Food and Drink

The modern Kyrgyz cuisine is quite rich in the sense that it has adopted elements from culinary cultures of both nomadic and settled Turkic peoples of Central Asia, as well as those of Eastern (Chinese and Indian) peoples.

As for the traditional Kyrgyz cuisine, it is dominated by meat and dairy products with their natural appearance and flavor and have a high calorie content and nutritional value.

Mainly mutton, beef and horse meat is used in cooking. The most famous and respected dish of the Kyrgyz is beshbarmak (en.five fingers). It is finely cut boiled meat of a young sheep mixed with home made noodle and some amount of broth. Chuchuk, a sausage-like type of dish, is another delicacy of Kyrgyz meat made from boiled horse meat.

Kyrgyz traditional dairy products comprise of kaimak (cream), sary mai (melted butter), airan (sour yoghurt), byshtak (cottage cheese made from boiled milk) and kurut (small pressed and dry salty cheese made from sour yoghurt) and only boiled milk is used in preparing all these products. Another dairy product that deserves special attention is koumiss (or kymyz) — fermented mare’s milk, which is available only in summer. Kyrgyz people drink koumiss not only for its refreshing properties, but also for its curative factors.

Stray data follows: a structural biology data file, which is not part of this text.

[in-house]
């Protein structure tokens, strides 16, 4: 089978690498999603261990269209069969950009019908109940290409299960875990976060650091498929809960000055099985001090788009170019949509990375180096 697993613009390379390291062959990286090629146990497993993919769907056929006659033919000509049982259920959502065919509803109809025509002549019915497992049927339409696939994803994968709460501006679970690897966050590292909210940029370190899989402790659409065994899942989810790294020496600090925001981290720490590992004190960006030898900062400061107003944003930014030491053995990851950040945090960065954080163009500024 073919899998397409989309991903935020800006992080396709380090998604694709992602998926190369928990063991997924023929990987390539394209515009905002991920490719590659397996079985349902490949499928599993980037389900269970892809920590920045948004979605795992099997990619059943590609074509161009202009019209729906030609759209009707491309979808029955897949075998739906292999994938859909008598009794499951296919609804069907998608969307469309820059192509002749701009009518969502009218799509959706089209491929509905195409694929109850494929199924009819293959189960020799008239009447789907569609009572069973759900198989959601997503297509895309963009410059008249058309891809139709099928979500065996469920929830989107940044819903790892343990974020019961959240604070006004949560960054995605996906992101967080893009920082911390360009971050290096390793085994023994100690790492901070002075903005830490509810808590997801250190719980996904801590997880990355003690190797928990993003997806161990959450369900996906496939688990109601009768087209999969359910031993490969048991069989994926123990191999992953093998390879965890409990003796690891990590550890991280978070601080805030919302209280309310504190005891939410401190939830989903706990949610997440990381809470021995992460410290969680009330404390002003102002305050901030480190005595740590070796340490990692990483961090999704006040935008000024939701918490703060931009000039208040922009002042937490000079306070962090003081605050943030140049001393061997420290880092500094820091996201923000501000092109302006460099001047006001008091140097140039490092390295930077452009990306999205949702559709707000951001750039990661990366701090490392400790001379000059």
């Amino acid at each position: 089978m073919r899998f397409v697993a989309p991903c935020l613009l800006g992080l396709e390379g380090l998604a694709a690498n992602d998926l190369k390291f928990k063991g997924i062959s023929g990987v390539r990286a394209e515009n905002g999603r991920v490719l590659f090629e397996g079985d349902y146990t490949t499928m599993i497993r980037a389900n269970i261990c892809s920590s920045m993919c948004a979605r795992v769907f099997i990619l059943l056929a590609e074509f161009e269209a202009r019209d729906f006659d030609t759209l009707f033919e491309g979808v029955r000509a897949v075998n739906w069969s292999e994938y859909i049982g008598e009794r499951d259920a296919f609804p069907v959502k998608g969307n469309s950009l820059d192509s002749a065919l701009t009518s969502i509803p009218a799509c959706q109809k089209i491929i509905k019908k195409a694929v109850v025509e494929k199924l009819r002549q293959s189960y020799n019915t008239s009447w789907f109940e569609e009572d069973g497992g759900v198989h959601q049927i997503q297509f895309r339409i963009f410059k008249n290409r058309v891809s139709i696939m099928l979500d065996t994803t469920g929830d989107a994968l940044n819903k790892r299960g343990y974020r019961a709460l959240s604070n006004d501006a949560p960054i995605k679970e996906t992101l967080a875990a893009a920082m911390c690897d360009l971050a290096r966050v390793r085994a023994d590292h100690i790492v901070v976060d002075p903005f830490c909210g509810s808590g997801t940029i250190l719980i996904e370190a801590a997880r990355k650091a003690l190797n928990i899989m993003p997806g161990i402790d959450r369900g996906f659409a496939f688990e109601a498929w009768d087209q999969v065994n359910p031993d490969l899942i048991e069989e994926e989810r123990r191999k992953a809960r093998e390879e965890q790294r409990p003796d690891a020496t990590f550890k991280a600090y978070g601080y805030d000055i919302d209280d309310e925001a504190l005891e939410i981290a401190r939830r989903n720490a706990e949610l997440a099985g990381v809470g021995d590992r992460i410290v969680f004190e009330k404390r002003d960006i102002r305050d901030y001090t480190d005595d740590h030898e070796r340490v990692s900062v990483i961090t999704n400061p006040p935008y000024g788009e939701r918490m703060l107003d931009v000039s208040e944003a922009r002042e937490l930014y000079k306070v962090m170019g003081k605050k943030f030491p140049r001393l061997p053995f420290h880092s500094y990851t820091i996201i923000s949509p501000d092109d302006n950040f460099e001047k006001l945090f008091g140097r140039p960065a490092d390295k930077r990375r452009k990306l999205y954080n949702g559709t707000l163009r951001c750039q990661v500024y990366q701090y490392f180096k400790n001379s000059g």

Cereals are mainly used to prepare bread and several nutritious, refreshing and energizing drinks such as maksym and bozo.

The modern cuisine in Kyrgyzstan owes its richness to culinary cultures of peoples with whom the Kyrgyz have co-existed for centuries: the Uzbek, Tajik, Uighur, Dungan, Russian and Caucasian peoples. Today, dishes such as pilaf, samsa, lagman, ashlıam fu, manty, kuurdak and shashlyk exist in the food table of each kyrgyzstani.

Finally, tea. In Kyrgyzstan, no meal is complete without tea. Mostly preferred is green tea and black tea with milk.

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